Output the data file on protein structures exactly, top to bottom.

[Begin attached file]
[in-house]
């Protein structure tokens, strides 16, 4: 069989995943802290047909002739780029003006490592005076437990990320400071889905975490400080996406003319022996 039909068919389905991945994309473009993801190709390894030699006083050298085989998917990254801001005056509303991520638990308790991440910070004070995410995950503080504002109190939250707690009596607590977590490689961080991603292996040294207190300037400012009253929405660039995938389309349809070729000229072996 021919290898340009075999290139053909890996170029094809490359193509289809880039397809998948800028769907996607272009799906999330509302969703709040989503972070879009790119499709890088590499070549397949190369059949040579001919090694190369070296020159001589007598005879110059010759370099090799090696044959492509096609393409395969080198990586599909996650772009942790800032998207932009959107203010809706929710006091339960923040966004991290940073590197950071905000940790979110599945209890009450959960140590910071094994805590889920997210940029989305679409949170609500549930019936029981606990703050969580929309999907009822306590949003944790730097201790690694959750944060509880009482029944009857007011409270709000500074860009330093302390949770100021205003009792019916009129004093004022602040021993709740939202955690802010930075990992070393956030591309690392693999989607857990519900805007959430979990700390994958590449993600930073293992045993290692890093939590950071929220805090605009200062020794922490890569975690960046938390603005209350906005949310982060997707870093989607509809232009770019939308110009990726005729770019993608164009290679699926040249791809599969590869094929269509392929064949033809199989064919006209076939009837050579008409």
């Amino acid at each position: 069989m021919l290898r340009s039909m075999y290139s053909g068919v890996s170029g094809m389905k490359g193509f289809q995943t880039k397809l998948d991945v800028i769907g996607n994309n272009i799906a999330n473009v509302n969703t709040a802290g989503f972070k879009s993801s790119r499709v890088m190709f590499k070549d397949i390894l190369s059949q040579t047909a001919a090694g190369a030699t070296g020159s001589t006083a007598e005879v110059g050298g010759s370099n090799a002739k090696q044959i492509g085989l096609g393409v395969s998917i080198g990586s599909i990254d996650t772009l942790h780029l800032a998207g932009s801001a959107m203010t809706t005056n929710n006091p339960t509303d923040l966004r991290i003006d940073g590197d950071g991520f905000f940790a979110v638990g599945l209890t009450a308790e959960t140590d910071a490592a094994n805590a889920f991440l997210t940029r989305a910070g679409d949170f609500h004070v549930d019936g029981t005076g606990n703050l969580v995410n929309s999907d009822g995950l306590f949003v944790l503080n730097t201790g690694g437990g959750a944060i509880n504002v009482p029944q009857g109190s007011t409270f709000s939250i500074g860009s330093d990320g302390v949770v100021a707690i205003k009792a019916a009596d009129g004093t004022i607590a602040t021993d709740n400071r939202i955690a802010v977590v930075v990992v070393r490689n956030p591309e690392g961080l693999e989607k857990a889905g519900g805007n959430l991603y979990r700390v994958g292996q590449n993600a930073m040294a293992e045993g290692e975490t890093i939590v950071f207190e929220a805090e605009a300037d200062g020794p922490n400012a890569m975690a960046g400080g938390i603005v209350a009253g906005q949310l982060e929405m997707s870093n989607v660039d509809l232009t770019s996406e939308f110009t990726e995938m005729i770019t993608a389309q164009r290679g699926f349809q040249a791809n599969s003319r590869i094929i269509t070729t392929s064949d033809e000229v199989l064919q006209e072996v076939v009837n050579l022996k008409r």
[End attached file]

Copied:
[in-house]
């Protein structure tokens, strides 16, 4: 069989995943802290047909002739780029003006490592005076437990990320400071889905975490400080996406003319022996 039909068919389905991945994309473009993801190709390894030699006083050298085989998917990254801001005056509303991520638990308790991440910070004070995410995950503080504002109190939250707690009596607590977590490689961080991603292996040294207190300037400012009253929405660039995938389309349809070729000229072996 021919290898340009075999290139053909890996170029094809490359193509289809880039397809998948800028769907996607272009799906999330509302969703709040989503972070879009790119499709890088590499070549397949190369059949040579001919090694190369070296020159001589007598005879110059010759370099090799090696044959492509096609393409395969080198990586599909996650772009942790800032998207932009959107203010809706929710006091339960923040966004991290940073590197950071905000940790979110599945209890009450959960140590910071094994805590889920997210940029989305679409949170609500549930019936029981606990703050969580929309999907009822306590949003944790730097201790690694959750944060509880009482029944009857007011409270709000500074860009330093302390949770100021205003009792019916009129004093004022602040021993709740939202955690802010930075990992070393956030591309690392693999989607857990519900805007959430979990700390994958590449993600930073293992045993290692890093939590950071929220805090605009200062020794922490890569975690960046938390603005209350906005949310982060997707870093989607509809232009770019939308110009990726005729770019993608164009290679699926040249791809599969590869094929269509392929064949033809199989064919006209076939009837050579008409």
């Amino acid at each position: 069989m021919l290898r340009s039909m075999y290139s053909g068919v890996s170029g094809m389905k490359g193509f289809q995943t880039k397809l998948d991945v800028i769907g996607n994309n272009i799906a999330n473009v509302n969703t709040a802290g989503f972070k879009s993801s790119r499709v890088m190709f590499k070549d397949i390894l190369s059949q040579t047909a001919a090694g190369a030699t070296g020159s001589t006083a007598e005879v110059g050298g010759s370099n090799a002739k090696q044959i492509g085989l096609g393409v395969s998917i080198g990586s599909i990254d996650t772009l942790h780029l800032a998207g932009s801001a959107m203010t809706t005056n929710n006091p339960t509303d923040l966004r991290i003006d940073g590197d950071g991520f905000f940790a979110v638990g599945l209890t009450a308790e959960t140590d910071a490592a094994n805590a889920f991440l997210t940029r989305a910070g679409d949170f609500h004070v549930d019936g029981t005076g606990n703050l969580v995410n929309s999907d009822g995950l306590f949003v944790l503080n730097t201790g690694g437990g959750a944060i509880n504002v009482p029944q009857g109190s007011t409270f709000s939250i500074g860009s330093d990320g302390v949770v100021a707690i205003k009792a019916a009596d009129g004093t004022i607590a602040t021993d709740n400071r939202i955690a802010v977590v930075v990992v070393r490689n956030p591309e690392g961080l693999e989607k857990a889905g519900g805007n959430l991603y979990r700390v994958g292996q590449n993600a930073m040294a293992e045993g290692e975490t890093i939590v950071f207190e929220a805090e605009a300037d200062g020794p922490n400012a890569m975690a960046g400080g938390i603005v209350a009253g906005q949310l982060e929405m997707s870093n989607v660039d509809l232009t770019s996406e939308f110009t990726e995938m005729i770019t993608a389309q164009r290679g699926f349809q040249a791809n599969s003319r590869i094929i269509t070729t392929s064949d033809e000229v199989l064919q006209e072996v076939v009837n050579l022996k008409r």